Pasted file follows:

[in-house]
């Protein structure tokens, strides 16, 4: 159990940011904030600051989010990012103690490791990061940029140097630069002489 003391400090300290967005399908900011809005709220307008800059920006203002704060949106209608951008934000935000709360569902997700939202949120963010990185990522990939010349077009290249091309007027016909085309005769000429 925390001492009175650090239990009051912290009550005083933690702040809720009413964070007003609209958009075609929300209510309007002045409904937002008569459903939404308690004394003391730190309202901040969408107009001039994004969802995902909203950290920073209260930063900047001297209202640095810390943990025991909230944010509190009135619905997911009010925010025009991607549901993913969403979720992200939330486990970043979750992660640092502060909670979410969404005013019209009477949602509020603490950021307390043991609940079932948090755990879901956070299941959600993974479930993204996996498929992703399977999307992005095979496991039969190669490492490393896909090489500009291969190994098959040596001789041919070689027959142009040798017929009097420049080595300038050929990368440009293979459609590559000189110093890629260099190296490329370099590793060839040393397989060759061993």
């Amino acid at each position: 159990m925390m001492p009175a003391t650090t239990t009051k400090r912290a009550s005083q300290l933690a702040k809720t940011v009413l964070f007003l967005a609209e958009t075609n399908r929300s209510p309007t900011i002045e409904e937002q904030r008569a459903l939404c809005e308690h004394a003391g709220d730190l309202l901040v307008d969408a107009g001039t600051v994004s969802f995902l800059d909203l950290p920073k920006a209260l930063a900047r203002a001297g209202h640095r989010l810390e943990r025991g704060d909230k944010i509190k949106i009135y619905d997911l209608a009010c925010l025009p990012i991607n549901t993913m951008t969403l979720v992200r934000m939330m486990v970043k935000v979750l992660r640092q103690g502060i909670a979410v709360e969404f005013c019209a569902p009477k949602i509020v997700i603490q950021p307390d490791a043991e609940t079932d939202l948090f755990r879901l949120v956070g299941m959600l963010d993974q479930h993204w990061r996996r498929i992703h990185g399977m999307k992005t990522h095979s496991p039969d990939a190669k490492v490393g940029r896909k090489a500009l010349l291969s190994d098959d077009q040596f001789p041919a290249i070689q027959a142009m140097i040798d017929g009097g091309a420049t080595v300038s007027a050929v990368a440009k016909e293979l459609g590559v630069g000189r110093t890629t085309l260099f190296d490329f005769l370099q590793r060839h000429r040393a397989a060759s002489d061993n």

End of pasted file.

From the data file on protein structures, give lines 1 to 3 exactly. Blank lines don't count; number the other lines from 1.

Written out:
[in-house]
């Protein structure tokens, strides 16, 4: 159990940011904030600051989010990012103690490791990061940029140097630069002489 003391400090300290967005399908900011809005709220307008800059920006203002704060949106209608951008934000935000709360569902997700939202949120963010990185990522990939010349077009290249091309007027016909085309005769000429 925390001492009175650090239990009051912290009550005083933690702040809720009413964070007003609209958009075609929300209510309007002045409904937002008569459903939404308690004394003391730190309202901040969408107009001039994004969802995902909203950290920073209260930063900047001297209202640095810390943990025991909230944010509190009135619905997911009010925010025009991607549901993913969403979720992200939330486990970043979750992660640092502060909670979410969404005013019209009477949602509020603490950021307390043991609940079932948090755990879901956070299941959600993974479930993204996996498929992703399977999307992005095979496991039969190669490492490393896909090489500009291969190994098959040596001789041919070689027959142009040798017929009097420049080595300038050929990368440009293979459609590559000189110093890629260099190296490329370099590793060839040393397989060759061993």
């Amino acid at each position: 159990m925390m001492p009175a003391t650090t239990t009051k400090r912290a009550s005083q300290l933690a702040k809720t940011v009413l964070f007003l967005a609209e958009t075609n399908r929300s209510p309007t900011i002045e409904e937002q904030r008569a459903l939404c809005e308690h004394a003391g709220d730190l309202l901040v307008d969408a107009g001039t600051v994004s969802f995902l800059d909203l950290p920073k920006a209260l930063a900047r203002a001297g209202h640095r989010l810390e943990r025991g704060d909230k944010i509190k949106i009135y619905d997911l209608a009010c925010l025009p990012i991607n549901t993913m951008t969403l979720v992200r934000m939330m486990v970043k935000v979750l992660r640092q103690g502060i909670a979410v709360e969404f005013c019209a569902p009477k949602i509020v997700i603490q950021p307390d490791a043991e609940t079932d939202l948090f755990r879901l949120v956070g299941m959600l963010d993974q479930h993204w990061r996996r498929i992703h990185g399977m999307k992005t990522h095979s496991p039969d990939a190669k490492v490393g940029r896909k090489a500009l010349l291969s190994d098959d077009q040596f001789p041919a290249i070689q027959a142009m140097i040798d017929g009097g091309a420049t080595v300038s007027a050929v990368a440009k016909e293979l459609g590559v630069g000189r110093t890629t085309l260099f190296d490329f005769l370099q590793r060839h000429r040393a397989a060759s002489d061993n």